After a few experimental re-designs, I applied concepts of personal branding in the design I now use.
Personal branding basics:
Essentially, material you submit for positions during your job hunt are your personal brand tools; the most important thing to remember when designing your personal brand is consistency. As graphic designer Karen Kavett says:
“Your goal when designing your personal brand should be to create a visual identity that is consistent through the path that others take to learn more about you. E.g., from the initial business card exchange, to your Twitter Profile colours, to your personal website, and even to the bio used on your LinkedIn profile, it all has to be consistent and speak the same voice. If you do this successfully, both your employers and your network will remember you.”
With regard to my job search material, my personal brand tools are:
- Online portfolio
- Cover Letter letterhead
Business cards can be included (and I’d recommend it, if you can afford it — I love to get a set of professionaly letterpressed and coloured cards to match the above, but they’re a luxury!)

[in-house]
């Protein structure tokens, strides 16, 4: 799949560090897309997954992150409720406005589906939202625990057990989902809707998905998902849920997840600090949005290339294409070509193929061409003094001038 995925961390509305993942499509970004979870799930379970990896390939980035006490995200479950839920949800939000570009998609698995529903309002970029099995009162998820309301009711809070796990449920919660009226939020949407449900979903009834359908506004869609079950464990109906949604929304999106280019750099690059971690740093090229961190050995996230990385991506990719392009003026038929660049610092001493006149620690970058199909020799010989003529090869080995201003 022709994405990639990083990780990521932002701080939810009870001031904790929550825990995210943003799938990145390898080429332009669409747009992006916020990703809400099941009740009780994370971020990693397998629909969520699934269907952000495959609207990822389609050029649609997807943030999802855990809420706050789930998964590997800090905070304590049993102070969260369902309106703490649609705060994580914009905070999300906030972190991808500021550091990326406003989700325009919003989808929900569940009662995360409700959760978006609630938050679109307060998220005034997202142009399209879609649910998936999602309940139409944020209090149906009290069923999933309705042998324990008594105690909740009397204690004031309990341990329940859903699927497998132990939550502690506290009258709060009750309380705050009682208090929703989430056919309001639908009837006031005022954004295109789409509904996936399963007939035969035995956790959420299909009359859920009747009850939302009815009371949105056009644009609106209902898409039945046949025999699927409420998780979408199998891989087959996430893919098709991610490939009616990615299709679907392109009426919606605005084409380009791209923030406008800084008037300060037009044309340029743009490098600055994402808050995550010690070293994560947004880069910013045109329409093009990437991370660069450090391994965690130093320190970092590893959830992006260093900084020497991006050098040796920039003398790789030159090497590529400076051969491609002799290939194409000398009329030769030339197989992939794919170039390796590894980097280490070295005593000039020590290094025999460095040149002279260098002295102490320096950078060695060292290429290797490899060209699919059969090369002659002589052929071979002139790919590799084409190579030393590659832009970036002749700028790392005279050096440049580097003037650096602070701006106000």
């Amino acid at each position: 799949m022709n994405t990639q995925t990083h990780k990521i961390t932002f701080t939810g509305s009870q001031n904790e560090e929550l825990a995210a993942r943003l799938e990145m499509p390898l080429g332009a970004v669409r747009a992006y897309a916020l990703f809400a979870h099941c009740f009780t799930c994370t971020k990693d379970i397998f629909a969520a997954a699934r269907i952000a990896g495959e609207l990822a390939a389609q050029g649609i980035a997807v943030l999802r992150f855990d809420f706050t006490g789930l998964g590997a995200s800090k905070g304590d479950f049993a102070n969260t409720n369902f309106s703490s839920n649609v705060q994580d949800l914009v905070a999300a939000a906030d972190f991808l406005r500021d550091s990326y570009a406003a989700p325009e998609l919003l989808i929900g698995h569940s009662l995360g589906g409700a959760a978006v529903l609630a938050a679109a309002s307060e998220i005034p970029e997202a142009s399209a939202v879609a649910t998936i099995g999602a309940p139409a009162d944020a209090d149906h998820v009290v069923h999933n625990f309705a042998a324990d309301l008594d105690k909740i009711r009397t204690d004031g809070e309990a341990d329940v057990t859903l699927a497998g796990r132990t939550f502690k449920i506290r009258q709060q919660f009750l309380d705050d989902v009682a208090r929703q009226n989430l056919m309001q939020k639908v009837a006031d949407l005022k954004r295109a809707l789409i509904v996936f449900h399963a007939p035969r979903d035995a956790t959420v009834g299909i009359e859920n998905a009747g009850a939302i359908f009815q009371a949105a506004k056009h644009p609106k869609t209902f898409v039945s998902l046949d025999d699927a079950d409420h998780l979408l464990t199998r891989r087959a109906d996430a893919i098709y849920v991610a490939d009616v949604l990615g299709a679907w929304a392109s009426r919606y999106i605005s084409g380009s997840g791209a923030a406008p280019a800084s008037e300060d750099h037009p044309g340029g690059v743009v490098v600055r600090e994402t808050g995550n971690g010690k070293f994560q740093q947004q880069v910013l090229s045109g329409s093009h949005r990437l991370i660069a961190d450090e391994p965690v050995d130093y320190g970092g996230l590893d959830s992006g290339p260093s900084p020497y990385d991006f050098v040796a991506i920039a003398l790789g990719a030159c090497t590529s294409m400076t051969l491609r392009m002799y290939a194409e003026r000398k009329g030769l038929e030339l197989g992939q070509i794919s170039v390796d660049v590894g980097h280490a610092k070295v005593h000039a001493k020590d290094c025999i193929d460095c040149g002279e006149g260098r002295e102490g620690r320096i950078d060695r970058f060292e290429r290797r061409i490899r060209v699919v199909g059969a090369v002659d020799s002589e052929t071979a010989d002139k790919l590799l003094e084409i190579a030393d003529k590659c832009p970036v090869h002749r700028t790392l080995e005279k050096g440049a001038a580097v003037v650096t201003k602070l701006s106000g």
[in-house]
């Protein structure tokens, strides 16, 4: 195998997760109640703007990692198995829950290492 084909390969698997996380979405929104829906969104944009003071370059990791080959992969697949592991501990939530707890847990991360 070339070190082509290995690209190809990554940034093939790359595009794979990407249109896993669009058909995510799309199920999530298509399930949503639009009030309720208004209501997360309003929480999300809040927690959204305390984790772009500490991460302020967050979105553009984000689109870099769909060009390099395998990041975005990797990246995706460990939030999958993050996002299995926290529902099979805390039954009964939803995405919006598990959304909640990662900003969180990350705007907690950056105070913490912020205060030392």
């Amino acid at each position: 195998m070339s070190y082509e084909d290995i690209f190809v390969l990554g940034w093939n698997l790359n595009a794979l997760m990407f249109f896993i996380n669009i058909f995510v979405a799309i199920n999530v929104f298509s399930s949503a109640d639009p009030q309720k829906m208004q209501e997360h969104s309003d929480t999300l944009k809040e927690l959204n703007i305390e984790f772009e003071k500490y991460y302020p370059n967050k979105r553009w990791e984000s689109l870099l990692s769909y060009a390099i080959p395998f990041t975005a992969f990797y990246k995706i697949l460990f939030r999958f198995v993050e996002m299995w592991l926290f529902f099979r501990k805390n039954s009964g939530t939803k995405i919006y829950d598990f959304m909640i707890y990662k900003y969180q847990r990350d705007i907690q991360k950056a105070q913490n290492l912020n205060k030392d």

By no means am I a graphic designer or similar, but it didn’t take long for me to create a nifty letterhead for my cover letter (to keep the fonts as-is, I save it as a PDF). It looks a bit like a business card with my name, phone number, e-mail address, portfolio link, LinkedIn link, and Twitter handle all in the one area, in the top right. I can use that letterhead across any written material, if necessary, and keep the actual content of the cover letter in black Arial size 11 or whatever (keep that pretty basic). I think that says “I’m creative and professional”.